Unlike in Other Settings, Telehealth Could Spur Skilled Nursing Savings
The use of telehealth services is commonly floated as a way to improve care and reduce health care spending at skilled nursing facilities, particularly rural ones.
But there are several factors that drive the effect of telehealth on medical spending, and in practice, spending will drop only in specific situations, according to an opinion piece published Tuesday in the Annals of Internal Medicine.
Perhaps most crucially for skilled nursing operators, authors Adam Licurse and Ateev Mehrotra argue that telehealth’s value lies in preventing further downstream care, such as an emergency room visit or inpatient admission.
“For example, among older, sicker nursing home residents, after-hours telehealth coverage may generate substantial savings by deterring costly emergency department transfers and inpatient admissions,” they wrote. “Targeting similar high-risk populations, in which a potential exists to deter high-cost events, would probably increase savings… Patients discharged to post-acute facilities from hospitals might benefit from virtual assessments by their hospital teams, who are more familiar with their care and therefore well-positioned to prevent readmissions.”
The authors also draw a distinction between “additive” and “substitutive” telehealth uses — essentially, whether or not the telehealth takes the place of a face-to-face meeting, or simply represents another health intervention.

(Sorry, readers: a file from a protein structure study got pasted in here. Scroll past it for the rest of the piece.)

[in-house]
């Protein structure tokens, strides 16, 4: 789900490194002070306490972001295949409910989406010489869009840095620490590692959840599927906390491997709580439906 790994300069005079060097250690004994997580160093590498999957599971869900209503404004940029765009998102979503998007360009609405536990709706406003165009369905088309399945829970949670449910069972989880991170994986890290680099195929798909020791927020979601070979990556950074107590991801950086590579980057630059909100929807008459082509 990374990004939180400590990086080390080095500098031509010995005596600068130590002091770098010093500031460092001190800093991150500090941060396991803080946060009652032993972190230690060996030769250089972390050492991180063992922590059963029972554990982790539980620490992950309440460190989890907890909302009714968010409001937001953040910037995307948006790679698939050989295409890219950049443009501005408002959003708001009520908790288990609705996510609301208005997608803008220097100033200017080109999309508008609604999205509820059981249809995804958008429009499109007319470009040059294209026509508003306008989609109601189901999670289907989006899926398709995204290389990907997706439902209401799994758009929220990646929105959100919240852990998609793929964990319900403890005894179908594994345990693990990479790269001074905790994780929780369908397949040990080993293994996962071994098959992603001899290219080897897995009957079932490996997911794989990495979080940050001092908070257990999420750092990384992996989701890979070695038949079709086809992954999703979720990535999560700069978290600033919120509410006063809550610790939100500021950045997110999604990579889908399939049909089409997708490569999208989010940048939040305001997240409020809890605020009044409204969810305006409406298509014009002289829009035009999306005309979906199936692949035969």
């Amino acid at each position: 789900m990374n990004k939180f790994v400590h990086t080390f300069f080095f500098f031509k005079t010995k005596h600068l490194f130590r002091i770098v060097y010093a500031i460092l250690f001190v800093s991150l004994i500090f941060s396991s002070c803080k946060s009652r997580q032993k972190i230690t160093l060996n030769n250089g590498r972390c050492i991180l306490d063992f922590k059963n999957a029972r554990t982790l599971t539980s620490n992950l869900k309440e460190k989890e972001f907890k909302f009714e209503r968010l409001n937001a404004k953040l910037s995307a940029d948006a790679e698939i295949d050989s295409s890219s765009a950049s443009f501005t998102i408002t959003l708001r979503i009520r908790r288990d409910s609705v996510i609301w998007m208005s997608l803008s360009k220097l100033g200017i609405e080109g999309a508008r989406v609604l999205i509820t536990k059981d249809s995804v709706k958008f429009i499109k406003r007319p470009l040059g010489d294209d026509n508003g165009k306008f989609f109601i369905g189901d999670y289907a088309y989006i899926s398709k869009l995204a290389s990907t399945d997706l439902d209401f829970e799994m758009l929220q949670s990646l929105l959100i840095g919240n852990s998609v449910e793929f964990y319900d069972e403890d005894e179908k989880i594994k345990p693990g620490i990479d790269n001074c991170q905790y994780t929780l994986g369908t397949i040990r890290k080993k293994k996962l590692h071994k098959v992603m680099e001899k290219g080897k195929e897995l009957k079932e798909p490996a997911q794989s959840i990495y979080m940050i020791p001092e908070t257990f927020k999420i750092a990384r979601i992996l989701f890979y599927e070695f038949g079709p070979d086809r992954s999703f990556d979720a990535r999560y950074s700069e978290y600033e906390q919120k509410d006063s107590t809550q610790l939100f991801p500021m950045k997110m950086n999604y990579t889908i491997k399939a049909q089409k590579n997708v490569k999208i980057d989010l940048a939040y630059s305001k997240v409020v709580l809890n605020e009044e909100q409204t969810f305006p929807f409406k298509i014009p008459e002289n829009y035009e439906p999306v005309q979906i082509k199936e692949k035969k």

Previous work by the authors found that in the use of telehealth for low-acuity conditions, about 90% of visits were considered new use, while 10% were substitution. The question for decreasing spending is ensuring that telehealth is primarily substitutive, Licurse and Mehrotra argued.
“First, services could be targeted to non-discretionary conditions, for which there is less potential for overuse,” they wrote. “Second, it is more likely to be substitutive if providers are paid via alternative and value-based payments (as is the case with Accountable Care Organizations). Under these models, providers have a financial incentive to prevent overuse and therefore are more likely to use telehealth to replace costlier in-person encounters.”
The authors also looked at the relative cost differences between telehealth and in-person visits, suggesting that lower reimbursement for telehealth visits could be appropriate. This is because such visits are often provided at a lower cost than those of in-person ones, even though some states have parity laws mandating telehealth be paid at the same rate as equivalent in-person visits.
Written by Maggie Flynn